Diagnosing Klinefelter Syndrome
The next most likely opportunity for diagnosis is when a child begins school. A physician may suspect that a boy has Klinefelter syndrome if he is delayed in learning to talk and has difficulty with reading and writing. Children with Klinefelter syndrome may also be tall and thin and somewhat passive and shy. Again, however, there are no guarantees. Some of the boys who fit this description will have the XXY chromosome count, but many others will not.
A few males are diagnosed with Klinefelter syndrome at adolescence, when excessive breast development forces them to seek medical attention. Like some chromosomally normal males, many males with Klinefelter syndrome undergo a slight breast enlargement at puberty.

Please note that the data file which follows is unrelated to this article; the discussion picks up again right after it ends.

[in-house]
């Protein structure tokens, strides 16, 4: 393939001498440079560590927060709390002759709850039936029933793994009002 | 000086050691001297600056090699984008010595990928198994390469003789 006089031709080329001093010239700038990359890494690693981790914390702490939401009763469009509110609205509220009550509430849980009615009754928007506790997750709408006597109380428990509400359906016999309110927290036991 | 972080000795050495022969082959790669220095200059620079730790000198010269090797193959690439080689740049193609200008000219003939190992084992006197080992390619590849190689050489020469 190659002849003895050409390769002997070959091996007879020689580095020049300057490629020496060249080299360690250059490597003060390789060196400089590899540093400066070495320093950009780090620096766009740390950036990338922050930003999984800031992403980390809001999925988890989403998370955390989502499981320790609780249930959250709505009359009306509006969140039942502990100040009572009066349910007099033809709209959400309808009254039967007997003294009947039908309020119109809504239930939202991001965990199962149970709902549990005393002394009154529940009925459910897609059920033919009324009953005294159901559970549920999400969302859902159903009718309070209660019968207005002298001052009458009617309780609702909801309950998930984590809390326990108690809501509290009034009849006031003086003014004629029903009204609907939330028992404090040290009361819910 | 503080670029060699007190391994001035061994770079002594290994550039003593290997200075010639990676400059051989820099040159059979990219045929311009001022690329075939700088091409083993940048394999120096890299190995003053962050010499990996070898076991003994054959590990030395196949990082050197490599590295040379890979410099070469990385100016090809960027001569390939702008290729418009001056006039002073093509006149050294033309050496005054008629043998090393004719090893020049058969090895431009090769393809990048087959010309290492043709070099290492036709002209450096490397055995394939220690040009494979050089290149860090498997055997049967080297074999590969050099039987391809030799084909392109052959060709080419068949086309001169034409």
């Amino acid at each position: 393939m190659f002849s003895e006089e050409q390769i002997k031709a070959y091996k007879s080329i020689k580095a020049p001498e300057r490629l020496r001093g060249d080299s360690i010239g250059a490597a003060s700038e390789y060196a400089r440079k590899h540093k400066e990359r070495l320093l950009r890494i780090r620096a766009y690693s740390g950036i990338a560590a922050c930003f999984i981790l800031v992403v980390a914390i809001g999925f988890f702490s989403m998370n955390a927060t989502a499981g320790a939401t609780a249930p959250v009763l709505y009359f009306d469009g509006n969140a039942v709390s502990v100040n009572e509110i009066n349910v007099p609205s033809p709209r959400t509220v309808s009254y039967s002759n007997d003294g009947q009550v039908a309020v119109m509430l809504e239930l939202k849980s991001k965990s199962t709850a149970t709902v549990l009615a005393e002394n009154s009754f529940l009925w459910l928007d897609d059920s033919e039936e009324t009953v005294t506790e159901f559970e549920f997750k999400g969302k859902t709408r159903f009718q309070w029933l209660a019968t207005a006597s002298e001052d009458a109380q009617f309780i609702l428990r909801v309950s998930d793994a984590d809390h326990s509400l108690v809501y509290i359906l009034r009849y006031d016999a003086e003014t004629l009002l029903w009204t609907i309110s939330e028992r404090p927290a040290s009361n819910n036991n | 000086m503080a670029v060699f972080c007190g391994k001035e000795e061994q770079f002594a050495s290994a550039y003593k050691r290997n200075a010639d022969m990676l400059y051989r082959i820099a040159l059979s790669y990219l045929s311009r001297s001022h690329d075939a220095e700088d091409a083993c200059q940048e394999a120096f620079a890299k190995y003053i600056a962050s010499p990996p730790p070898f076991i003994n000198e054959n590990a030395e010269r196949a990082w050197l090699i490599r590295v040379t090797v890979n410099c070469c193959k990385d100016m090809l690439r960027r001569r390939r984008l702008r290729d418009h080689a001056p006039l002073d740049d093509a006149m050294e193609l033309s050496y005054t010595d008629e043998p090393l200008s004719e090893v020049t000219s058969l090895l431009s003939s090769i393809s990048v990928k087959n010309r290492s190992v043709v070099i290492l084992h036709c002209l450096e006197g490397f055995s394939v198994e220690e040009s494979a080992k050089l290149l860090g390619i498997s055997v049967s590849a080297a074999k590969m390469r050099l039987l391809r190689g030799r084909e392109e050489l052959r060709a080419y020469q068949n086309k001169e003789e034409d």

Klinefelter syndrome can also be diagnosed during adulthood as a result of testing for infertility. At this time, an examining physician may note the undersized testes characteristic of males with Klinefelter syndrome. In addition to infertility tests, the physician may order tests to detect increased levels of hormones known as gonadotropins, common in males with Klinefelter syndrome.